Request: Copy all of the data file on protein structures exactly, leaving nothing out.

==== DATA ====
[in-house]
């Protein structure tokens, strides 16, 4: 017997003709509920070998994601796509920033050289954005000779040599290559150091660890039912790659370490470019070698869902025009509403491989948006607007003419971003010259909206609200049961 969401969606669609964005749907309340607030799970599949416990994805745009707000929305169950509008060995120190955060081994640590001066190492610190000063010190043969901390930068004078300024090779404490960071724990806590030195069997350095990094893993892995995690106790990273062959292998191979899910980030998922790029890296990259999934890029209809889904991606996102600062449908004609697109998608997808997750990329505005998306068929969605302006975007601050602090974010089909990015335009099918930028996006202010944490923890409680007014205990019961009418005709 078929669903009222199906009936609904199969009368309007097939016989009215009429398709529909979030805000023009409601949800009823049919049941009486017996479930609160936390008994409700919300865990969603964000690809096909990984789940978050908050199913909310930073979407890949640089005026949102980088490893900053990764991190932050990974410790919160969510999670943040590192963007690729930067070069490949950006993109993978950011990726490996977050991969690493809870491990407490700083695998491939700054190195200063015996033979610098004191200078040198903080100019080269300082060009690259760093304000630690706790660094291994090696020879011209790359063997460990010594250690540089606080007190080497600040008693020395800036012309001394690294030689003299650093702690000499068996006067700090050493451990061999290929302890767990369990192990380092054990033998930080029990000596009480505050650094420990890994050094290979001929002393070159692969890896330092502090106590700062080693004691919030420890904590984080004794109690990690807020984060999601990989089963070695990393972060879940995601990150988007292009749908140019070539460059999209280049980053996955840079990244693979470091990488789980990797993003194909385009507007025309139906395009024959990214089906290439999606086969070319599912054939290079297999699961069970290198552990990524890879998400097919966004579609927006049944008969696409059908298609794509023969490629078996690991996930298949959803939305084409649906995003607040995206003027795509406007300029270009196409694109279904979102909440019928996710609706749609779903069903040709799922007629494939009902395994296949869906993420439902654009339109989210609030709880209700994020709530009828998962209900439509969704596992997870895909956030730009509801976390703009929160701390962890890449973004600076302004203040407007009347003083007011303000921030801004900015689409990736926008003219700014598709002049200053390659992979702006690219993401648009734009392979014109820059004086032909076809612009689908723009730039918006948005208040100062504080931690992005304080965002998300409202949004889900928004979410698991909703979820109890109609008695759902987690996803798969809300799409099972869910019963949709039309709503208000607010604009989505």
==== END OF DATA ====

[in-house]
């Protein structure tokens, strides 16, 4: 017997003709509920070998994601796509920033050289954005000779040599290559150091660890039912790659370490470019070698869902025009509403491989948006607007003419971003010259909206609200049961 969401969606669609964005749907309340607030799970599949416990994805745009707000929305169950509008060995120190955060081994640590001066190492610190000063010190043969901390930068004078300024090779404490960071724990806590030195069997350095990094893993892995995690106790990273062959292998191979899910980030998922790029890296990259999934890029209809889904991606996102600062449908004609697109998608997808997750990329505005998306068929969605302006975007601050602090974010089909990015335009099918930028996006202010944490923890409680007014205990019961009418005709 078929669903009222199906009936609904199969009368309007097939016989009215009429398709529909979030805000023009409601949800009823049919049941009486017996479930609160936390008994409700919300865990969603964000690809096909990984789940978050908050199913909310930073979407890949640089005026949102980088490893900053990764991190932050990974410790919160969510999670943040590192963007690729930067070069490949950006993109993978950011990726490996977050991969690493809870491990407490700083695998491939700054190195200063015996033979610098004191200078040198903080100019080269300082060009690259760093304000630690706790660094291994090696020879011209790359063997460990010594250690540089606080007190080497600040008693020395800036012309001394690294030689003299650093702690000499068996006067700090050493451990061999290929302890767990369990192990380092054990033998930080029990000596009480505050650094420990890994050094290979001929002393070159692969890896330092502090106590700062080693004691919030420890904590984080004794109690990690807020984060999601990989089963070695990393972060879940995601990150988007292009749908140019070539460059999209280049980053996955840079990244693979470091990488789980990797993003194909385009507007025309139906395009024959990214089906290439999606086969070319599912054939290079297999699961069970290198552990990524890879998400097919966004579609927006049944008969696409059908298609794509023969490629078996690991996930298949959803939305084409649906995003607040995206003027795509406007300029270009196409694109279904979102909440019928996710609706749609779903069903040709799922007629494939009902395994296949869906993420439902654009339109989210609030709880209700994020709530009828998962209900439509969704596992997870895909956030730009509801976390703009929160701390962890890449973004600076302004203040407007009347003083007011303000921030801004900015689409990736926008003219700014598709002049200053390659992979702006690219993401648009734009392979014109820059004086032909076809612009689908723009730039918006948005208040100062504080931690992005304080965002998300409202949004889900928004979410698991909703979820109890109609008695759902987690996803798969809300799409099972869910019963949709039309709503208000607010604009989505």